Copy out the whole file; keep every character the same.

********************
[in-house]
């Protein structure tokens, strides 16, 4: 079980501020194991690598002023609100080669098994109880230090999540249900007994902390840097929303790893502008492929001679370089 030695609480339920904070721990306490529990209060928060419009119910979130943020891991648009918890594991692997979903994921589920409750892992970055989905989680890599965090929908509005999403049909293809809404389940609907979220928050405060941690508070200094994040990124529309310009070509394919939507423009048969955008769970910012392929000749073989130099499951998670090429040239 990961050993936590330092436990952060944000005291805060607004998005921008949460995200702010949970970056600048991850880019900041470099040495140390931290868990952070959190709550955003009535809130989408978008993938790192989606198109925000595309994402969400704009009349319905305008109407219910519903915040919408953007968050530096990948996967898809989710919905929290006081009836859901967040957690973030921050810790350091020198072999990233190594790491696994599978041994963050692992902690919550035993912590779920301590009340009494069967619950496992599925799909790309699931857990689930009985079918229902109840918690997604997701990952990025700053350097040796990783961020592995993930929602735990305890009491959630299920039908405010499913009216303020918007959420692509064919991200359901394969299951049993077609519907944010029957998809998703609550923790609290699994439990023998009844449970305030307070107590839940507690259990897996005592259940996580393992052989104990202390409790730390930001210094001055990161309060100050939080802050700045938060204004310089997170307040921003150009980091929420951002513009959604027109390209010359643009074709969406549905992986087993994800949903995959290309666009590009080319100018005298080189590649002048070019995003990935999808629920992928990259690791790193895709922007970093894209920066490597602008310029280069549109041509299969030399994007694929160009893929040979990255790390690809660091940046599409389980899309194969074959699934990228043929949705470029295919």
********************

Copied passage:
[in-house]
């Protein structure tokens, strides 16, 4: 079980501020194991690598002023609100080669098994109880230090999540249900007994902390840097929303790893502008492929001679370089 030695609480339920904070721990306490529990209060928060419009119910979130943020891991648009918890594991692997979903994921589920409750892992970055989905989680890599965090929908509005999403049909293809809404389940609907979220928050405060941690508070200094994040990124529309310009070509394919939507423009048969955008769970910012392929000749073989130099499951998670090429040239 990961050993936590330092436990952060944000005291805060607004998005921008949460995200702010949970970056600048991850880019900041470099040495140390931290868990952070959190709550955003009535809130989408978008993938790192989606198109925000595309994402969400704009009349319905305008109407219910519903915040919408953007968050530096990948996967898809989710919905929290006081009836859901967040957690973030921050810790350091020198072999990233190594790491696994599978041994963050692992902690919550035993912590779920301590009340009494069967619950496992599925799909790309699931857990689930009985079918229902109840918690997604997701990952990025700053350097040796990783961020592995993930929602735990305890009491959630299920039908405010499913009216303020918007959420692509064919991200359901394969299951049993077609519907944010029957998809998703609550923790609290699994439990023998009844449970305030307070107590839940507690259990897996005592259940996580393992052989104990202390409790730390930001210094001055990161309060100050939080802050700045938060204004310089997170307040921003150009980091929420951002513009959604027109390209010359643009074709969406549905992986087993994800949903995959290309666009590009080319100018005298080189590649002048070019995003990935999808629920992928990259690791790193895709922007970093894209920066490597602008310029280069549109041509299969030399994007694929160009893929040979990255790390690809660091940046599409389980899309194969074959699934990228043929949705470029295919």